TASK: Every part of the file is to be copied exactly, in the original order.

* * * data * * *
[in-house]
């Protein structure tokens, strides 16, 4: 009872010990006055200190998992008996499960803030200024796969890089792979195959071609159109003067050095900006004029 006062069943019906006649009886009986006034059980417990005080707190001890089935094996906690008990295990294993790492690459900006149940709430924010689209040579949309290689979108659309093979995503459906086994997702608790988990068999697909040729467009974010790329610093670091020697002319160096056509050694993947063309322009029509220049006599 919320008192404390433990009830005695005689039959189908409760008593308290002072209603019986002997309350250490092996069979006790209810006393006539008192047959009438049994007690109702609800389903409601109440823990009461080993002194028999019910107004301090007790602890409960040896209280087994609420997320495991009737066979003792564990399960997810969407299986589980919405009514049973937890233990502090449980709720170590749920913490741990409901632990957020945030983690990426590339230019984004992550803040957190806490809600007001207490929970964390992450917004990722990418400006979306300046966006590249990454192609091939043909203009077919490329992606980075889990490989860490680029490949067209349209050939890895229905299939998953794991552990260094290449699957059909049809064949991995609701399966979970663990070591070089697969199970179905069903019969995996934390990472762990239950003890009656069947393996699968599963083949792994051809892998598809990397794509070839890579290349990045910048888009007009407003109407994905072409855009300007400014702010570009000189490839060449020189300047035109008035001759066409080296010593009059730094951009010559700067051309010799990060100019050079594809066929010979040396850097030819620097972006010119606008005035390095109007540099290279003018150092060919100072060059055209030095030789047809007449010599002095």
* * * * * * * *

[in-house]
């Protein structure tokens, strides 16, 4: 009872010990006055200190998992008996499960803030200024796969890089792979195959071609159109003067050095900006004029 006062069943019906006649009886009986006034059980417990005080707190001890089935094996906690008990295990294993790492690459900006149940709430924010689209040579949309290689979108659309093979995503459906086994997702608790988990068999697909040729467009974010790329610093670091020697002319160096056509050694993947063309322009029509220049006599 919320008192404390433990009830005695005689039959189908409760008593308290002072209603019986002997309350250490092996069979006790209810006393006539008192047959009438049994007690109702609800389903409601109440823990009461080993002194028999019910107004301090007790602890409960040896209280087994609420997320495991009737066979003792564990399960997810969407299986589980919405009514049973937890233990502090449980709720170590749920913490741990409901632990957020945030983690990426590339230019984004992550803040957190806490809600007001207490929970964390992450917004990722990418400006979306300046966006590249990454192609091939043909203009077919490329992606980075889990490989860490680029490949067209349209050939890895229905299939998953794991552990260094290449699957059909049809064949991995609701399966979970663990070591070089697969199970179905069903019969995996934390990472762990239950003890009656069947393996699968599963083949792994051809892998598809990397794509070839890579290349990045910048888009007009407003109407994905072409855009300007400014702010570009000189490839060449020189300047035109008035001759066409080296010593009059730094951009010559700067051309010799990060100019050079594809066929010979040396850097030819620097972006010119606008005035390095109007540099290279003018150092060919100072060059055209030095030789047809007449010599002095």